Norman Lathrop Enterprises | Norman Lathrop Enterprises
Index To How To Do It Information
Lathrop Report On Newspaper Indexes
A profile of Norman Lathrop Enterprises
Last Updated
  Index Home  |   A-Z Subject Heading Guide    |   Keyword Search  |   Union List 

Detailed entries for one subject from the INDEX TO HOW TO DO IT INFORMATION.
Click on a see also (sa) or tracing (xx) to view detailed entries about a related subject.
The entries are in alphabetical order by magazine name and then in chronological sequence.
To obtain a copy of any magazine article contact your local public library or the publisher.


Report on assembling the Aries System 300 Electronic Music Synthesizer kit.
AUDIO AMATEUR 3/1976 [Oct 1976] (v.7#3) pg. 26

ThumbDrum. A controller that converts finger drumming into real drum sounds. Can be equipped with either (1) a MIDI (Musical Instrument Digital Interface) for connection to a computer or (2) a tone board to produce the sounds of a bass, tom-tom, snare, conga, wood-block, clave and synth drum. Est. cost: $99-$165 (kit). Part 1. Operating theory.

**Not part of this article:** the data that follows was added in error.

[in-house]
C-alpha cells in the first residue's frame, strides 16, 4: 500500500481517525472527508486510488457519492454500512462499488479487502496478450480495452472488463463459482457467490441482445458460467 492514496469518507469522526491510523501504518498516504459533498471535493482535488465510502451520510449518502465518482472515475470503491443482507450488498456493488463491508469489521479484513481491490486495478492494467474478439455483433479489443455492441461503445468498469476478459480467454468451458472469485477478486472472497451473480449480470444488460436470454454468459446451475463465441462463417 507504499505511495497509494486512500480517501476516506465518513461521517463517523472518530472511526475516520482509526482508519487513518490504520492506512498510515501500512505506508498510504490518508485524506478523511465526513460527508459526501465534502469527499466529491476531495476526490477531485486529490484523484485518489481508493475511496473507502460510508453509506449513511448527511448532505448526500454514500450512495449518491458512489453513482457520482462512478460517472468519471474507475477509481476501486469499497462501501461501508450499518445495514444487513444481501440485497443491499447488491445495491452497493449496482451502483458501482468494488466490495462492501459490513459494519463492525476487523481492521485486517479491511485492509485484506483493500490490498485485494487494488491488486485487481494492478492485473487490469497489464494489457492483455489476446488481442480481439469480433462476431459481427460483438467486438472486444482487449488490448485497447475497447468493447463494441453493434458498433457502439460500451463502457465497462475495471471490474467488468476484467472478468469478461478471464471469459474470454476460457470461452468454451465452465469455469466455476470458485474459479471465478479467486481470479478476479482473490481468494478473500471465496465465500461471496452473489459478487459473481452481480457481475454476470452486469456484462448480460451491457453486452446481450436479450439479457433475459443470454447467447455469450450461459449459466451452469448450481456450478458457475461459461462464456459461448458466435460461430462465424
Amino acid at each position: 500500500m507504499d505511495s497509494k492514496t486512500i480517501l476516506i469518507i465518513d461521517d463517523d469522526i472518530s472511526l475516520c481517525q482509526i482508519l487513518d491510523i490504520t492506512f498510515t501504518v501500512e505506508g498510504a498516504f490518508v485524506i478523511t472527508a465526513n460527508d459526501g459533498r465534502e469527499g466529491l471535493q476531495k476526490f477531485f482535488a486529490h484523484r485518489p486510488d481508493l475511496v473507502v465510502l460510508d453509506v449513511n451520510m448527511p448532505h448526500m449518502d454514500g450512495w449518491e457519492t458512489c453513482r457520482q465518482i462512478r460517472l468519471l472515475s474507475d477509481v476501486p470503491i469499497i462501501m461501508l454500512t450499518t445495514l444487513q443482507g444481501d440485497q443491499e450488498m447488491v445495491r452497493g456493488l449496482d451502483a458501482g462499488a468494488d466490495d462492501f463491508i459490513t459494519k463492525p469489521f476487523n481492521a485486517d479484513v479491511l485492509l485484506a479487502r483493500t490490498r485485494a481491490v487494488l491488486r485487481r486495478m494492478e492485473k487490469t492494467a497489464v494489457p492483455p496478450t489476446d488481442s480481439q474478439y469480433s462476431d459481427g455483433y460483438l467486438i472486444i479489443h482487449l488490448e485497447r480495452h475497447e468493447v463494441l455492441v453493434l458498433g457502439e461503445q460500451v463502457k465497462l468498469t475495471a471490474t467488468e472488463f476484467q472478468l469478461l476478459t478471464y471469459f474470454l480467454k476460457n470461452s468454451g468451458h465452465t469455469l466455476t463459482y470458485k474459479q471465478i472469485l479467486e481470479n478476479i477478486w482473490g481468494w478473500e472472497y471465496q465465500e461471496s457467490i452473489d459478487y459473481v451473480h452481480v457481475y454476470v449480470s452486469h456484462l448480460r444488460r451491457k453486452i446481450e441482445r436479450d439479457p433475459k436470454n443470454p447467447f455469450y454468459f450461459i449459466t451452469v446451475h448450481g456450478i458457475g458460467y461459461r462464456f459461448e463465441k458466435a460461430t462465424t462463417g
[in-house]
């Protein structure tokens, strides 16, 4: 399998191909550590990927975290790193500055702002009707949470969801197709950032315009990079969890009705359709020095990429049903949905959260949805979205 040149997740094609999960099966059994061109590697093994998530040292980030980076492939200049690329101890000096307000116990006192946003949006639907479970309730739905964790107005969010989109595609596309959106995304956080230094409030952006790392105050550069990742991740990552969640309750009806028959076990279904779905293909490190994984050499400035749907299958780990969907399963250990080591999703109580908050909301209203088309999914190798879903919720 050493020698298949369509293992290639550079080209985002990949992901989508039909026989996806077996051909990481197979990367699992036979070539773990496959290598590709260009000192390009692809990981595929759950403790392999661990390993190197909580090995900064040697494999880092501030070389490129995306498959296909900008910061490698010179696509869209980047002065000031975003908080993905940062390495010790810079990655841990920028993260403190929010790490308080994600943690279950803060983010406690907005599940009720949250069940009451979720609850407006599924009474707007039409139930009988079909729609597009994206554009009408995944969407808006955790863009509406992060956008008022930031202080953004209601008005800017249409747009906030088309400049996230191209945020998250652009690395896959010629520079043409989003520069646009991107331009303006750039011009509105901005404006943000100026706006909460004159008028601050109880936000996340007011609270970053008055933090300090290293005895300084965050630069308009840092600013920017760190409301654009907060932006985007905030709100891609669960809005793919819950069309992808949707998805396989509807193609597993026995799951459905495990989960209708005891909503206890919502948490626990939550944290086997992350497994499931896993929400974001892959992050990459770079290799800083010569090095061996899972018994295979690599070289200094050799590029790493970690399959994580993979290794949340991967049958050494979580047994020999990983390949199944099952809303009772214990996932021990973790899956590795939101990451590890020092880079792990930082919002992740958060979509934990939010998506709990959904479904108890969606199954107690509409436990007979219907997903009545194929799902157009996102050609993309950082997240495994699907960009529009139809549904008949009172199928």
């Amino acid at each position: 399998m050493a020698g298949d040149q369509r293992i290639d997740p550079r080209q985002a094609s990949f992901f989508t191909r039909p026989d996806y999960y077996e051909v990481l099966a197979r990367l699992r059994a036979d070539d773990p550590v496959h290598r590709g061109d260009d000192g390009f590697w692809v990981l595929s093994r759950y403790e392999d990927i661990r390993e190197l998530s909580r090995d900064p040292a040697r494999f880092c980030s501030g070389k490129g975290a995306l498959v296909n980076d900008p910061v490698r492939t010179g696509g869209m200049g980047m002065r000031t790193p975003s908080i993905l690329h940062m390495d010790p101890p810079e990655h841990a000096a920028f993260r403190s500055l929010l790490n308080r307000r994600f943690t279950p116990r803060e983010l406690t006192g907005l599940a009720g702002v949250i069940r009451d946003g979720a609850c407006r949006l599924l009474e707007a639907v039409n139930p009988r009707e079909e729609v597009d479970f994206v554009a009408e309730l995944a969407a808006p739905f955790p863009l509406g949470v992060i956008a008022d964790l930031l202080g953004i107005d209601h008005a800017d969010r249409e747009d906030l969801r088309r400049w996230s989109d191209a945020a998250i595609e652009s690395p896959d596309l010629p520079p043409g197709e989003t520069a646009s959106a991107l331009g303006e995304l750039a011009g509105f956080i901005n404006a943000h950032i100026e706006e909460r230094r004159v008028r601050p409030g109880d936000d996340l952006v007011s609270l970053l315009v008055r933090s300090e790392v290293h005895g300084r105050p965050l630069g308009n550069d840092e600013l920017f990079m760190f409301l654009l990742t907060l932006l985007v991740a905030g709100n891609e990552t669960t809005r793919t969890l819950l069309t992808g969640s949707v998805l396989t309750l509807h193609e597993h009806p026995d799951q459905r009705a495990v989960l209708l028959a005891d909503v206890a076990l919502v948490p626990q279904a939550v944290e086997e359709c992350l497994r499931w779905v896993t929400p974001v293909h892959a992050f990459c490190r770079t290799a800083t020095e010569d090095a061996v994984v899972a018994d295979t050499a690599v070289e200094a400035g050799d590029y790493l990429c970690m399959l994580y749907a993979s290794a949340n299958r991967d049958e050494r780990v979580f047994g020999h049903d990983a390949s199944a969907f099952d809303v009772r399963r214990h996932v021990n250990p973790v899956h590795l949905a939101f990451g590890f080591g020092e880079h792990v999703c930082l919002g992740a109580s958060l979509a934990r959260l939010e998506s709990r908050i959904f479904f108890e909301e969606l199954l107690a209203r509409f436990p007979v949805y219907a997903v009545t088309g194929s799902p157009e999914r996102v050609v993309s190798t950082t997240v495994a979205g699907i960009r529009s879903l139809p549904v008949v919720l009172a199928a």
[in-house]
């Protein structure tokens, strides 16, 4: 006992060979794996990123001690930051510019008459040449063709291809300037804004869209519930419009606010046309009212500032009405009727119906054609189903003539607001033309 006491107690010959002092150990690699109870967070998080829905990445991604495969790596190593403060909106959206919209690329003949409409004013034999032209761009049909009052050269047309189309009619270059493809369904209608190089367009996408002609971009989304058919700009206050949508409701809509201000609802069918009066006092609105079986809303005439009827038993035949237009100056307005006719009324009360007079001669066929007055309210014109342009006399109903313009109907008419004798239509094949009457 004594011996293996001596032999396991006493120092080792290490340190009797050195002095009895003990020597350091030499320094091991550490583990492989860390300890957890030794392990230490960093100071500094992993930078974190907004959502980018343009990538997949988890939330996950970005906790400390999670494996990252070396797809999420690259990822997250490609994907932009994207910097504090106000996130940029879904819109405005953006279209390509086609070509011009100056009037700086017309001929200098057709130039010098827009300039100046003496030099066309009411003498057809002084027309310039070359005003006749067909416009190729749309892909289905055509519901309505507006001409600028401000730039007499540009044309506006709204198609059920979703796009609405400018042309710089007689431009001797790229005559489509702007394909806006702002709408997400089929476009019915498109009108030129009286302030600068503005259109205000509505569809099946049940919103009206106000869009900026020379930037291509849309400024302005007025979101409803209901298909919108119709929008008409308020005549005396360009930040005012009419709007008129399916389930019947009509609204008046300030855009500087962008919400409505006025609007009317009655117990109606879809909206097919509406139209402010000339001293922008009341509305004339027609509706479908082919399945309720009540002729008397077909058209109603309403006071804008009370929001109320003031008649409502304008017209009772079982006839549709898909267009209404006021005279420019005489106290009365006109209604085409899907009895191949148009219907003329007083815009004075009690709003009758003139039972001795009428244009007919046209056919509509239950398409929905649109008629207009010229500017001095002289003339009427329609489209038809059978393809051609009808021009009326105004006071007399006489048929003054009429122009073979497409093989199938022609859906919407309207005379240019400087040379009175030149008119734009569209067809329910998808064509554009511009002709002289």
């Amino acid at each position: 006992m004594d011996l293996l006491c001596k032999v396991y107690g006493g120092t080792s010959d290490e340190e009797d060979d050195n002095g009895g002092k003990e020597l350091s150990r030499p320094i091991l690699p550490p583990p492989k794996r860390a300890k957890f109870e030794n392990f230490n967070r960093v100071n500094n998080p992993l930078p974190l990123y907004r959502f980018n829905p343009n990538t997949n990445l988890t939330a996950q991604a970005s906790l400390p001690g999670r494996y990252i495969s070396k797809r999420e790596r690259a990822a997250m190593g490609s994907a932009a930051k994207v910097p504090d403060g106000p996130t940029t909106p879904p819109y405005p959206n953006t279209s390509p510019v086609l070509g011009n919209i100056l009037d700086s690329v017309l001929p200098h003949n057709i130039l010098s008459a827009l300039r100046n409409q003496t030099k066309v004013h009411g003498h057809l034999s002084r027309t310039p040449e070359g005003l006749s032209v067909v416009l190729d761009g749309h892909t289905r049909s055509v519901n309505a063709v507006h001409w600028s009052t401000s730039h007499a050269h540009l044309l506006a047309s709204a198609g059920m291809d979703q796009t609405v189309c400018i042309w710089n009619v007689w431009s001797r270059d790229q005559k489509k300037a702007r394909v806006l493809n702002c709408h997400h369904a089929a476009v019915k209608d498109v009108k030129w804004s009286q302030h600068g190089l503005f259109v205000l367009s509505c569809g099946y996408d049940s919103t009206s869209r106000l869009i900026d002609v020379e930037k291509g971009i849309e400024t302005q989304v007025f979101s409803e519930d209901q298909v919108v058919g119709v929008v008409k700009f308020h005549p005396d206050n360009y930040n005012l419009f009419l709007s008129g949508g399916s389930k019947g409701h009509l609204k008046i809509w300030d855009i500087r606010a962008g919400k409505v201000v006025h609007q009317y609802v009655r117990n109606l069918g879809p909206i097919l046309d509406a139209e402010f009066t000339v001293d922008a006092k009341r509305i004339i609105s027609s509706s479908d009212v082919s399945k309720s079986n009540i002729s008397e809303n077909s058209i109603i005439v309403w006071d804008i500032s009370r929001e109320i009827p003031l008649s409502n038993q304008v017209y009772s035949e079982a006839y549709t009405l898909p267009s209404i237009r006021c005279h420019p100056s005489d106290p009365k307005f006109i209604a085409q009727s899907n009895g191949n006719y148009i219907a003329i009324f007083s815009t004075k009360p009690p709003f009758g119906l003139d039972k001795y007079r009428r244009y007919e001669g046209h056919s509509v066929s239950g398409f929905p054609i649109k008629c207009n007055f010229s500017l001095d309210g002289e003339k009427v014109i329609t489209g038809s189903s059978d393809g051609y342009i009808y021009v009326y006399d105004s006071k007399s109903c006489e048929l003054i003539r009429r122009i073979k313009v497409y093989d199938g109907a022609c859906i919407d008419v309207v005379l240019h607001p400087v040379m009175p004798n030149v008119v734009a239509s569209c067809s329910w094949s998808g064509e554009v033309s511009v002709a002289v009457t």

ELECTRONICS NOW Jun 1993 (v.64#6) pg. 33

ThumbDrum. Part 2. Construction.
ELECTRONICS NOW Jul 1993 (v.64#7) pg. 55

Animal sounds piano. Build a 10-key music synthesizer that plays both normal piano-like sounds and barnyard-animal sounds. Est. cost: $29 (kit).
ELECTRONICS NOW Mar 1997 (v.68#3) pg. 60

Sixteen-note melodies can be played with this circuit which uses three readily available RTL digital integrated circuits.
ELECTRONICS WORLD Apr 1971 (v.85#4) pg. 60

Vibra Vox electronic musical instrument has 5 touch keys and a frequency shift lever.
ELEMENTARY ELECTRONICS Jan-Feb 1970 (v.9#3) pg. 31

Simple-syn, the music machine. An electronic music synthesizer is a simple project, uses an intregrated circuit and does more than many professional devices of a generation ago. This unit spans more than 3 octaves, can imitate fog horns, whistles, sirens, etc. The theory and history of electronic music synthesizers are covered.
ELEMENTARY ELECTRONICS Jul-Aug 1977 (v.17#4) pg. 59
Correction ELEMENTARY ELECTRONICS Sep-Oct 1977 (v.17#5) pg. 35

Rhythm & blues box. Electronic rhythm synthesizer can give each click in a sequence a different emphasis to produce musical rhythms. Unit is not limited to standard or preset rhythms. Unit may also be connected to a percussion generator or can serve as a programmable controller for music synthesizers.
ELEMENTARY ELECTRONICS Jan-Feb 1979 (v.19#1) pg. 29